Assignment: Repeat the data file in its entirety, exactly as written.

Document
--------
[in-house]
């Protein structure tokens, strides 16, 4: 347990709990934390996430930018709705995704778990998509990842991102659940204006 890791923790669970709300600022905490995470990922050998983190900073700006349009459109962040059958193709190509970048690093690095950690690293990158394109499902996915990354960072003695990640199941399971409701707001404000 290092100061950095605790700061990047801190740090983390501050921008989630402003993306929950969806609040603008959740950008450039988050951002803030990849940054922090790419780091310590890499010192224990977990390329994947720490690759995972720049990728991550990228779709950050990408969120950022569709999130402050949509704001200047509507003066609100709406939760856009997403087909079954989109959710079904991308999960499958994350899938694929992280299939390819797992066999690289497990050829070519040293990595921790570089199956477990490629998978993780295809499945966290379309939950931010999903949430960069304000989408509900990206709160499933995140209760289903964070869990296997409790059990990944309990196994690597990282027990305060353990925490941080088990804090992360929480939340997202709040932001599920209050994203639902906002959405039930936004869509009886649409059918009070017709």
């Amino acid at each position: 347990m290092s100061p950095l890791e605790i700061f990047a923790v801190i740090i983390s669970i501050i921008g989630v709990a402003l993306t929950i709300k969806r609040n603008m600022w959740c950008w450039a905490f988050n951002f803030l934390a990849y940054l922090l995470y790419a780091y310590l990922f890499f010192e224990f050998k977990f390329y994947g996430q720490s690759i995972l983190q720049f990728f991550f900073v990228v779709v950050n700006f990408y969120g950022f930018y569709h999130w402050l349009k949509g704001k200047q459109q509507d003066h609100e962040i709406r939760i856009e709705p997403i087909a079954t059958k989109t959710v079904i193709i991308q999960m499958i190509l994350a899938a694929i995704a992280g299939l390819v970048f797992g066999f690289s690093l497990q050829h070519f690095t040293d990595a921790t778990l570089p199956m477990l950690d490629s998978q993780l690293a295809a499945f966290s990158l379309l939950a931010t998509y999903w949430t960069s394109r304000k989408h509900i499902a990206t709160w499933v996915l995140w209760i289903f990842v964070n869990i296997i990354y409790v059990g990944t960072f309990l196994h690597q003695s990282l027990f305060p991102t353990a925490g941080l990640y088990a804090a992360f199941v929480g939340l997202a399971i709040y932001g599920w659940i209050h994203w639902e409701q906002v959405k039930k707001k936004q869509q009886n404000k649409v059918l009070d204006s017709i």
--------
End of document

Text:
[in-house]
């Protein structure tokens, strides 16, 4: 347990709990934390996430930018709705995704778990998509990842991102659940204006 890791923790669970709300600022905490995470990922050998983190900073700006349009459109962040059958193709190509970048690093690095950690690293990158394109499902996915990354960072003695990640199941399971409701707001404000 290092100061950095605790700061990047801190740090983390501050921008989630402003993306929950969806609040603008959740950008450039988050951002803030990849940054922090790419780091310590890499010192224990977990390329994947720490690759995972720049990728991550990228779709950050990408969120950022569709999130402050949509704001200047509507003066609100709406939760856009997403087909079954989109959710079904991308999960499958994350899938694929992280299939390819797992066999690289497990050829070519040293990595921790570089199956477990490629998978993780295809499945966290379309939950931010999903949430960069304000989408509900990206709160499933995140209760289903964070869990296997409790059990990944309990196994690597990282027990305060353990925490941080088990804090992360929480939340997202709040932001599920209050994203639902906002959405039930936004869509009886649409059918009070017709």
């Amino acid at each position: 347990m290092s100061p950095l890791e605790i700061f990047a923790v801190i740090i983390s669970i501050i921008g989630v709990a402003l993306t929950i709300k969806r609040n603008m600022w959740c950008w450039a905490f988050n951002f803030l934390a990849y940054l922090l995470y790419a780091y310590l990922f890499f010192e224990f050998k977990f390329y994947g996430q720490s690759i995972l983190q720049f990728f991550f900073v990228v779709v950050n700006f990408y969120g950022f930018y569709h999130w402050l349009k949509g704001k200047q459109q509507d003066h609100e962040i709406r939760i856009e709705p997403i087909a079954t059958k989109t959710v079904i193709i991308q999960m499958i190509l994350a899938a694929i995704a992280g299939l390819v970048f797992g066999f690289s690093l497990q050829h070519f690095t040293d990595a921790t778990l570089p199956m477990l950690d490629s998978q993780l690293a295809a499945f966290s990158l379309l939950a931010t998509y999903w949430t960069s394109r304000k989408h509900i499902a990206t709160w499933v996915l995140w209760i289903f990842v964070n869990i296997i990354y409790v059990g990944t960072f309990l196994h690597q003695s990282l027990f305060p991102t353990a925490g941080l990640y088990a804090a992360f199941v929480g939340l997202a399971i709040y932001g599920w659940i209050h994203w639902e409701q906002v959405k039930k707001k936004q869509q009886n404000k649409v059918l009070d204006s017709i």